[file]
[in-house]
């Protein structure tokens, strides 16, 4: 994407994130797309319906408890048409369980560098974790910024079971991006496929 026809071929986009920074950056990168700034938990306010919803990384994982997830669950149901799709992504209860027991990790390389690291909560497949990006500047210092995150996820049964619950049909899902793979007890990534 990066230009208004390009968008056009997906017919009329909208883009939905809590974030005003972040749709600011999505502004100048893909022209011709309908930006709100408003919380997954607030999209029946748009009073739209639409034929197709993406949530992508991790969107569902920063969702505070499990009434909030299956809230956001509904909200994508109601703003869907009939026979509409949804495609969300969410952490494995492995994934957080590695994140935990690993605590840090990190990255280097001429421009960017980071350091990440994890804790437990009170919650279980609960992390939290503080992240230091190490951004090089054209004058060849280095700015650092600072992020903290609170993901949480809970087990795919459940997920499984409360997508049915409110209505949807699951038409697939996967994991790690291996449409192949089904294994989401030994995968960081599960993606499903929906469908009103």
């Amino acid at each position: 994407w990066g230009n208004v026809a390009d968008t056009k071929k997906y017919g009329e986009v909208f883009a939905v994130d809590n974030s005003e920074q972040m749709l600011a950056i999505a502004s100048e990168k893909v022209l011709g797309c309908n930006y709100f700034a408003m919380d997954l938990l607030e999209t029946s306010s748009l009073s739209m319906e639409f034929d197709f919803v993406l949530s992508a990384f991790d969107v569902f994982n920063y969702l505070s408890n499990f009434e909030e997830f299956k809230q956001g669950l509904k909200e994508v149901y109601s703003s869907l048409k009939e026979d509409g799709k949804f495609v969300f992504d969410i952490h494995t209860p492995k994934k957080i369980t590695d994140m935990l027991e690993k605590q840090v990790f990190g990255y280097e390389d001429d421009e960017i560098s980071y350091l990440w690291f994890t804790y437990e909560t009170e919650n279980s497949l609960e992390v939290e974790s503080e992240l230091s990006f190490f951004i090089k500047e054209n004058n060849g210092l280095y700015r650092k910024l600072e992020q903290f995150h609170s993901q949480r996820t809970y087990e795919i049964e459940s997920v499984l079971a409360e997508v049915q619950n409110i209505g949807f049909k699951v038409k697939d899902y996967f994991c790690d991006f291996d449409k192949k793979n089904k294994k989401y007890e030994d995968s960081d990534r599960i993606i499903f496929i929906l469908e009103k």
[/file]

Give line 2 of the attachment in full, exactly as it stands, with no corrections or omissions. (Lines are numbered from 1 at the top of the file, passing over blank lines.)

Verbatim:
């Protein structure tokens, strides 16, 4: 994407994130797309319906408890048409369980560098974790910024079971991006496929 026809071929986009920074950056990168700034938990306010919803990384994982997830669950149901799709992504209860027991990790390389690291909560497949990006500047210092995150996820049964619950049909899902793979007890990534 990066230009208004390009968008056009997906017919009329909208883009939905809590974030005003972040749709600011999505502004100048893909022209011709309908930006709100408003919380997954607030999209029946748009009073739209639409034929197709993406949530992508991790969107569902920063969702505070499990009434909030299956809230956001509904909200994508109601703003869907009939026979509409949804495609969300969410952490494995492995994934957080590695994140935990690993605590840090990190990255280097001429421009960017980071350091990440994890804790437990009170919650279980609960992390939290503080992240230091190490951004090089054209004058060849280095700015650092600072992020903290609170993901949480809970087990795919459940997920499984409360997508049915409110209505949807699951038409697939996967994991790690291996449409192949089904294994989401030994995968960081599960993606499903929906469908009103």